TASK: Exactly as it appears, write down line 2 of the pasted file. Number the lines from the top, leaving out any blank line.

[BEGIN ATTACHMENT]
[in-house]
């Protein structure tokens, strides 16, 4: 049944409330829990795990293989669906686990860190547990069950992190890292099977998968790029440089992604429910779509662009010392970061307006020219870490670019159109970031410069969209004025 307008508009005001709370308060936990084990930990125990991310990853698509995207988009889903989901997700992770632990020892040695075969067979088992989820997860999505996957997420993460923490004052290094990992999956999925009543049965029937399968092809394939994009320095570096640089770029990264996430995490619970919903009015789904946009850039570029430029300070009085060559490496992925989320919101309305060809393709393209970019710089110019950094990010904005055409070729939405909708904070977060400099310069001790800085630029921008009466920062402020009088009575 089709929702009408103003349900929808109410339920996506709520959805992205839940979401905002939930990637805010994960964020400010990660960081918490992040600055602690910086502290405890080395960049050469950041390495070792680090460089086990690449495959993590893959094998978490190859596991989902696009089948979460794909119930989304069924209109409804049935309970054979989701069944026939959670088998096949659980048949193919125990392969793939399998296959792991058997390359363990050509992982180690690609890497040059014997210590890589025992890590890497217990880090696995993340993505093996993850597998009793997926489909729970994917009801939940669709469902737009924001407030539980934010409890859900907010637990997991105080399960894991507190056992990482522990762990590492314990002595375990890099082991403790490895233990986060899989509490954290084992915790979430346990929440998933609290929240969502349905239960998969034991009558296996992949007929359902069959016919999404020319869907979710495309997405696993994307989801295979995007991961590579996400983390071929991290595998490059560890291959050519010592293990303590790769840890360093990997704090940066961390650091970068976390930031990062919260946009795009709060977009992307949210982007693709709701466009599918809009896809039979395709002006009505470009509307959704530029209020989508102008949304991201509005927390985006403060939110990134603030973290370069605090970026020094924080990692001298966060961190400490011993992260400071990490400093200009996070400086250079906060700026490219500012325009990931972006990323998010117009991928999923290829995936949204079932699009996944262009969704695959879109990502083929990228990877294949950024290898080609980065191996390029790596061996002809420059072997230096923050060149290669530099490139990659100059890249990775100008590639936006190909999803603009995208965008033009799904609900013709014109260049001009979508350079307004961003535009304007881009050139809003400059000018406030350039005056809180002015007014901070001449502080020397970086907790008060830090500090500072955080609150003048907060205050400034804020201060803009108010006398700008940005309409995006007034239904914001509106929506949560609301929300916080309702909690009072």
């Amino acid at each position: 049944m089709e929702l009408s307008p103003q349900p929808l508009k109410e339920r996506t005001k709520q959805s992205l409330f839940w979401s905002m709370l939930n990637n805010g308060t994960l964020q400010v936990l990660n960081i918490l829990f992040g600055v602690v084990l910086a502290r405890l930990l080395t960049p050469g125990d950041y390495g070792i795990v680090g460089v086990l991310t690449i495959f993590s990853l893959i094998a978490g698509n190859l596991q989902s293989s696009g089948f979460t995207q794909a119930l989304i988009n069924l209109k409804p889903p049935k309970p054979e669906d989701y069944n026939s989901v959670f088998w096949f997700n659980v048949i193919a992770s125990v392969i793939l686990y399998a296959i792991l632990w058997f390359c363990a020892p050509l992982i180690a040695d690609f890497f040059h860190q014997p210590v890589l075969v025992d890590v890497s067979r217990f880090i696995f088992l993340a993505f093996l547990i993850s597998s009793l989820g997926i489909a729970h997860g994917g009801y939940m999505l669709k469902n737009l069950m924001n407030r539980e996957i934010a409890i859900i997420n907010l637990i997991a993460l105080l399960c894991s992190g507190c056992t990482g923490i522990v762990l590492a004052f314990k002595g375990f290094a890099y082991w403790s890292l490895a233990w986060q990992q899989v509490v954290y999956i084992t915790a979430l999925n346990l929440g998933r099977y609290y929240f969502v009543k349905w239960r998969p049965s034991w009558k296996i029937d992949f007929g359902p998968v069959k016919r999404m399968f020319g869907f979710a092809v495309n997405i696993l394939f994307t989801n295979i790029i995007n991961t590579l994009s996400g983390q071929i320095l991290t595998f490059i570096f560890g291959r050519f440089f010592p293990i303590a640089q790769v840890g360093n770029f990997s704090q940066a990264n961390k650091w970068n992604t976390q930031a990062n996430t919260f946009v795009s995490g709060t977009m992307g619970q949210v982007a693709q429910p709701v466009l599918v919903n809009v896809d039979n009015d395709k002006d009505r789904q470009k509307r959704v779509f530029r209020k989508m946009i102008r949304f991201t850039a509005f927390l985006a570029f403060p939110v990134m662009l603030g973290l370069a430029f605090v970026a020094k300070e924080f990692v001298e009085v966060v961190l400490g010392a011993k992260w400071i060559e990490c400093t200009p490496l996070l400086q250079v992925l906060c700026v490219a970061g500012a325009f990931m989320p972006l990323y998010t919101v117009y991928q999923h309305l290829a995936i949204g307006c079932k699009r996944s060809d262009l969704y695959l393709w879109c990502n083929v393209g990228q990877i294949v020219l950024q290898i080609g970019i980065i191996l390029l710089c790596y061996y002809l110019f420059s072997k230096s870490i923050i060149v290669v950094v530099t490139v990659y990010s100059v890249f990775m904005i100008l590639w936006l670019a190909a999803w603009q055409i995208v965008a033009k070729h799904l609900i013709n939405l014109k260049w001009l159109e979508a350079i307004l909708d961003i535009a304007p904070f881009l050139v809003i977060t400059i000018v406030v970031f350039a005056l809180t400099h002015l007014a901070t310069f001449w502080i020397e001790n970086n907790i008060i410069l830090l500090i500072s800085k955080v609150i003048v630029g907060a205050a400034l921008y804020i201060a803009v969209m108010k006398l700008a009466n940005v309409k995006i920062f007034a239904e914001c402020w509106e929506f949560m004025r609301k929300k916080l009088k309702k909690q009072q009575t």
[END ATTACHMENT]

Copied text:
């Protein structure tokens, strides 16, 4: 049944409330829990795990293989669906686990860190547990069950992190890292099977998968790029440089992604429910779509662009010392970061307006020219870490670019159109970031410069969209004025 307008508009005001709370308060936990084990930990125990991310990853698509995207988009889903989901997700992770632990020892040695075969067979088992989820997860999505996957997420993460923490004052290094990992999956999925009543049965029937399968092809394939994009320095570096640089770029990264996430995490619970919903009015789904946009850039570029430029300070009085060559490496992925989320919101309305060809393709393209970019710089110019950094990010904005055409070729939405909708904070977060400099310069001790800085630029921008009466920062402020009088009575 089709929702009408103003349900929808109410339920996506709520959805992205839940979401905002939930990637805010994960964020400010990660960081918490992040600055602690910086502290405890080395960049050469950041390495070792680090460089086990690449495959993590893959094998978490190859596991989902696009089948979460794909119930989304069924209109409804049935309970054979989701069944026939959670088998096949659980048949193919125990392969793939399998296959792991058997390359363990050509992982180690690609890497040059014997210590890589025992890590890497217990880090696995993340993505093996993850597998009793997926489909729970994917009801939940669709469902737009924001407030539980934010409890859900907010637990997991105080399960894991507190056992990482522990762990590492314990002595375990890099082991403790490895233990986060899989509490954290084992915790979430346990929440998933609290929240969502349905239960998969034991009558296996992949007929359902069959016919999404020319869907979710495309997405696993994307989801295979995007991961590579996400983390071929991290595998490059560890291959050519010592293990303590790769840890360093990997704090940066961390650091970068976390930031990062919260946009795009709060977009992307949210982007693709709701466009599918809009896809039979395709002006009505470009509307959704530029209020989508102008949304991201509005927390985006403060939110990134603030973290370069605090970026020094924080990692001298966060961190400490011993992260400071990490400093200009996070400086250079906060700026490219500012325009990931972006990323998010117009991928999923290829995936949204079932699009996944262009969704695959879109990502083929990228990877294949950024290898080609980065191996390029790596061996002809420059072997230096923050060149290669530099490139990659100059890249990775100008590639936006190909999803603009995208965008033009799904609900013709014109260049001009979508350079307004961003535009304007881009050139809003400059000018406030350039005056809180002015007014901070001449502080020397970086907790008060830090500090500072955080609150003048907060205050400034804020201060803009108010006398700008940005309409995006007034239904914001509106929506949560609301929300916080309702909690009072």